Beverly L. Hall, a retired Atlanta superintendent, was among a group of educators indicted on Friday as part of a testing scandal, in which police say teachers were changing the test answers of their students, reports the New York Times.
In the two and a half years since, the state's investigation reached from Ms. Parks's third-grade classroom all the way to the district superintendent at the time, Beverly L. Hall, who was one of 35 Atlanta educators indicted Friday by a Fulton County grand jury.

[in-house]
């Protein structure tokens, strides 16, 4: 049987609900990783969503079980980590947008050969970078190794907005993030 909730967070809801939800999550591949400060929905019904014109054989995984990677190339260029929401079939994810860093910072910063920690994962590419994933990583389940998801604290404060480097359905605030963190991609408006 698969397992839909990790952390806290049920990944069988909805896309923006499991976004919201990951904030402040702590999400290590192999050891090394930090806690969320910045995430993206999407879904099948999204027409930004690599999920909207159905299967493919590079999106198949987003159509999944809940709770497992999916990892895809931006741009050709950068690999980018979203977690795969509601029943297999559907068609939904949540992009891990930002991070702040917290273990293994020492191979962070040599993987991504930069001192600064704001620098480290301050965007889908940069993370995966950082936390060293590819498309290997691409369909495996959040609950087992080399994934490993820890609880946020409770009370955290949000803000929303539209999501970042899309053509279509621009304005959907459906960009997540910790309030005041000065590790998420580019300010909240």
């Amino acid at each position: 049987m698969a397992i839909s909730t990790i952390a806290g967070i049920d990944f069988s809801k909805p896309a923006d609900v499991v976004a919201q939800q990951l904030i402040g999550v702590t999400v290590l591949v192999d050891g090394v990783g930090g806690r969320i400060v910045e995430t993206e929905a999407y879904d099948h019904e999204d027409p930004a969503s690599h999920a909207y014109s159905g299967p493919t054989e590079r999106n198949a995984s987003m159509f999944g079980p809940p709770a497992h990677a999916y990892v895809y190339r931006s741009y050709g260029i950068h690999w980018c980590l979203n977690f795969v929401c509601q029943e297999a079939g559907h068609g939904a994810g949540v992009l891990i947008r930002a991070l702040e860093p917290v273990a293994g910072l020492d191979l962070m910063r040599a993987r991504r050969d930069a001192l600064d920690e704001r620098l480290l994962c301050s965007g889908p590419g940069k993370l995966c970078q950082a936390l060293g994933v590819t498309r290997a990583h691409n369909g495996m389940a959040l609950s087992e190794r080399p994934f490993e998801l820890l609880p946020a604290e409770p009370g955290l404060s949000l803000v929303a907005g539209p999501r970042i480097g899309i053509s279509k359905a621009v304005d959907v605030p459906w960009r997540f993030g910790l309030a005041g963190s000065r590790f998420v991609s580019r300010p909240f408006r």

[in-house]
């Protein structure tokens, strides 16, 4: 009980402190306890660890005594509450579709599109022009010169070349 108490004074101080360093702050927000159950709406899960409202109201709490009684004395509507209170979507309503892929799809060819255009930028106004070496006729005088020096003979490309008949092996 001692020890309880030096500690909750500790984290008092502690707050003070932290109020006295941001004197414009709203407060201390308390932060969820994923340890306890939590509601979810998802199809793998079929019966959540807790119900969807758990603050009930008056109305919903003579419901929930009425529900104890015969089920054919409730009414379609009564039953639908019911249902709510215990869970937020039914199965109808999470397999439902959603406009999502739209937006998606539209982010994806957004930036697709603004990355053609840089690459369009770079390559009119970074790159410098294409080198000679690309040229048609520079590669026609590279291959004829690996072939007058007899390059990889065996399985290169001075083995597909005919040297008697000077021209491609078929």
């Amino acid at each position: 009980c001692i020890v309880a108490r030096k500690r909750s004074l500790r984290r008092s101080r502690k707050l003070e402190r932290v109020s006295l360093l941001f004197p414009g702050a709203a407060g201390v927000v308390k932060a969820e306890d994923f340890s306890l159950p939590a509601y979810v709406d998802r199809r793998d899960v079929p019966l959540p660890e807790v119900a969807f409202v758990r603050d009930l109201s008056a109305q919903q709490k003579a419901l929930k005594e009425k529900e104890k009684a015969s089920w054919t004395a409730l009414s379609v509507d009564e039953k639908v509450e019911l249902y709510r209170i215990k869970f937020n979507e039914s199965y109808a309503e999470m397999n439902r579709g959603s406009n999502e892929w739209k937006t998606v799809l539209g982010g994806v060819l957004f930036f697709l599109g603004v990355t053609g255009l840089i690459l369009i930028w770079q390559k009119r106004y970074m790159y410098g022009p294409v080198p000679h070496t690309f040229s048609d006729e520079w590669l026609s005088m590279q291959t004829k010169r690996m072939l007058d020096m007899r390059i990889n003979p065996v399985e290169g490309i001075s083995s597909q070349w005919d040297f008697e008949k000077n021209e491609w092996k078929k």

Dr. Hall, who retired in 2011, was charged with racketeering, theft, influencing witnesses, conspiracy and making false statements. Prosecutors recommended a $7.5 million bond for her; she could face up to 45 years in prison.During the decade she led the district of 52,000 children, many of them poor and African-American, Atlanta students often outperformed wealthier suburban districts on state tests.
Those test scores brought her fame — in 2009, the American Association of School Administrators named her superintendent of the year and Arne Duncan, the secretary of education, hosted her at the White House.
And fortune — she earned more than $500,000 in performance bonuses while superintendent.
Read more at the New York Times.